Recently in Research Travel Category

MangosteenSmall.jpgFor my time in Southeast Asia I flew in and out of Thailand (thank you, Star Alliance frequent flier miles). Because of that I started my trip with a few vacation days as a first attempt at unwinding and shifting from normal work habits. Bangkok has a reputation as huge and dirty, traffic-clogged, brimming with intense contrasts of wealth and poverty, and packed in some sections with hippy tourist masses. All true, but I loved my few days in the old central city. The slightly chaotic, informal way the city is put together plus the tropical energy felt easy and comfortable. Some parts of my past life as student and curator in Houston prepped me, perhaps. But unlike Houston, Bangkok hosts abundant streetlife, with fluid boundaries between inside and outside space: shops open to the street, food stalls in alleys with two or three little plastic tables clustered around, people setting out huge plants to line the sidewalk with green or using their porches along the canal as closets. I got interested in this informal architecture, especially in relation to eating and drinking. There's a real economy of means here as people colonize bits of sidewalk or sidestreets to make efficient cooking zones and hospitable spaces to eat. Each vendor has its special dish: pad thai, perhaps, or sticky rice in a banana leaves. (More on this kind of informal food architecture and its potential relation to art when I write about Indonesia...)

And oh, there was unbelievable fruit. On my first day in Thailand I got obsessed with mangosteen. I'd never seen it before, but it's beautiful, slightly smaller then a tennis ball with a smooth thick purplish shell, capped with a bright green stem. Once you crack the shell open, there's a beautiful contrast between that purple and the white sections of fruit inside. It looks like the moon and tastes sweet and tender. Moonlike, it is known in the region as the queen of fruits, as a cooling fruit to be eaten along with durian --  a.k.a the king of fruits -- to counteract the durian's heat. (Later, I tried and hated durian. It wasn't the infamous smell, it was the custard texture.) I'm going to miss mangosteen back in North America but it's reassuring to be reminded that not all fruit has yet been bred and/or packaged into standardized, monoculture products that are universally available during all seasons and across all distances.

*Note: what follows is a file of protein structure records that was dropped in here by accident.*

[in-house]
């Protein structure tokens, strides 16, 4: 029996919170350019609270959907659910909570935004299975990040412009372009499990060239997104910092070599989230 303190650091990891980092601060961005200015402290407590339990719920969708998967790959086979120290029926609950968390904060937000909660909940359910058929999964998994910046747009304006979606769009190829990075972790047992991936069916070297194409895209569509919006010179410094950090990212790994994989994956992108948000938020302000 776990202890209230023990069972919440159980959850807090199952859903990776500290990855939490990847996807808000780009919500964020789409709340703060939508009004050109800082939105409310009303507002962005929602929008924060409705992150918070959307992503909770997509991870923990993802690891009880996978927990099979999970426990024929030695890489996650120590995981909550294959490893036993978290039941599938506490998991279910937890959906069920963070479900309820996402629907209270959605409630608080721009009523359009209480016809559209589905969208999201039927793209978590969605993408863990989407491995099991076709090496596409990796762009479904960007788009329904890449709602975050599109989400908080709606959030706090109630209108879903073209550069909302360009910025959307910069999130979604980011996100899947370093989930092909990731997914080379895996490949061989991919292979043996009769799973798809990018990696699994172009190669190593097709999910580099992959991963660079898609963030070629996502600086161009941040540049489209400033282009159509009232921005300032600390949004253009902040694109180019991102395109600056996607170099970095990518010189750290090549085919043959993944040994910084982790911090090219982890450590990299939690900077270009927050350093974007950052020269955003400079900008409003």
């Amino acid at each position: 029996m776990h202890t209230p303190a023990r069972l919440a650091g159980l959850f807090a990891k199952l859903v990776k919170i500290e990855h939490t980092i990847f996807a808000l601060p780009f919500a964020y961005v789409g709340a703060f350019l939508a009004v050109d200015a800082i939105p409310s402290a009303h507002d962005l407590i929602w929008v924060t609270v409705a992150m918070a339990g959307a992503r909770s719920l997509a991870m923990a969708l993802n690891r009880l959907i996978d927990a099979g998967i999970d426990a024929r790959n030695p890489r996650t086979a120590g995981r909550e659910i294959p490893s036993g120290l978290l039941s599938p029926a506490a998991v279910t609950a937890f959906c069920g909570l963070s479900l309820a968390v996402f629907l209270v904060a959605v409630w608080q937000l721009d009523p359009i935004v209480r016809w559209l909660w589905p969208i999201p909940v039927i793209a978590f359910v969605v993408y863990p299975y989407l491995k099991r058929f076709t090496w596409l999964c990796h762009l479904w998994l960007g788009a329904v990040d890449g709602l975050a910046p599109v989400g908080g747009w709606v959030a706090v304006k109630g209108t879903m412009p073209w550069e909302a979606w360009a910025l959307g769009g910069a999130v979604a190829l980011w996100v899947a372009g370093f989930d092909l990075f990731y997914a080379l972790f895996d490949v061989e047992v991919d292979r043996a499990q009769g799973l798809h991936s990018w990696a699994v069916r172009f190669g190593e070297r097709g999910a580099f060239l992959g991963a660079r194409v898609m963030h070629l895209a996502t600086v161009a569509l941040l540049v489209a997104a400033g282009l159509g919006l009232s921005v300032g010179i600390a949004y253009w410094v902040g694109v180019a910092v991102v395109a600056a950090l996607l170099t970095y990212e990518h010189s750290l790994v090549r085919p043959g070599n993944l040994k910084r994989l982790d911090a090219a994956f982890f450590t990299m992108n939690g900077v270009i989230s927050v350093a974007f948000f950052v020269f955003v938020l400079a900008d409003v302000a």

All of us at the Smart Museum are hugely grateful -- dancing-around-the-office-grateful -- to have received an Emily Hall Tremaine Foundation Exhibition Award for Feast. It's a wonderful grant: the foundation's exhibition awards are highly competitive, substantial, flexible, and designed to provided early support for experimental, thematic contemporary art exhibitions. By covering a significant portion of the exhibition cost, the grant allows us to move forward confidently with the project even given the current economic crisis and the fundraising challenges facing all museums.

I mention this not only because a shout out is due to the Tremaine Foundation, but also because I'm in the midst of the first of two brief research leaves for the project, and my travel during this time has been partially supported by Tremaine funds. This time away from administrative work at the Smart has been a rich experience for me personally and one that has helped expand the context of the project. Most of the artists on my initial working checklist -- the list that won the award -- were either a) European, b) American, or c) Asian artists working in Europe and America. I've been expanding that initial list quickly: usually as soon as I mention the project to an artist or another curator they say, oh, do you know about so-and-so who is doing such-and-such with the meal? But because most of my network of colleagues are European and American, up until February I learned mostly about other artists working in those same territories.

That's great, of course, and I hope to keep learning about Euro-American work on this topic (about which I'll write later). But the show needs a broader viewpoint, so I cashed in some frequent flier miles and spent much of the last five weeks on research leave in Southeast Asia. This allowed me to meet a number of artists who work with the meal or who had related things to teach. We talked about their work and its connections both to their individual practices and to their specific working contexts. They took me to artist-run cafes, to archives, to other artists, to local spots for favorite dishes. (No surprise that many productive conversations took place over coffee, over drinks, over meals.) They arranged invitations for me to help prepare food in humble village kitchens and took me to see the ritual pomp of the sultan of Yogyakarta's gift of food to the people. This experience of "other" places/art communities/foods/modes of hospitality has helped me to shift some patterns of thought and to widen the circle. (And yes, for most of the time I was in the tropics, it was gray winter in Chicago, and yes, I added some vacation time in the mix, and yes, I know that I am a lucky person).

Over the next few weeks I'll be posting about the artists I met, the scenes I encountered, and food, politics, and hospitality in Southeast Asia.


This is an informal curatorial research blog for Feast: Radical Hospitality and Contemporary Art, an exhibition about the meal as a medium for contemporary artists. The exhibition opens at the University of Chicago’s Smart Museum of Art in February 2011. Many thanks to the Emily Hall Tremaine Foundation for supporting this exhibition, to my colleagues at the Smart for their critiques and collaboration, and to all of my friends and accomplices who have shared ideas.

Stephanie Smith
smart-feast [at]


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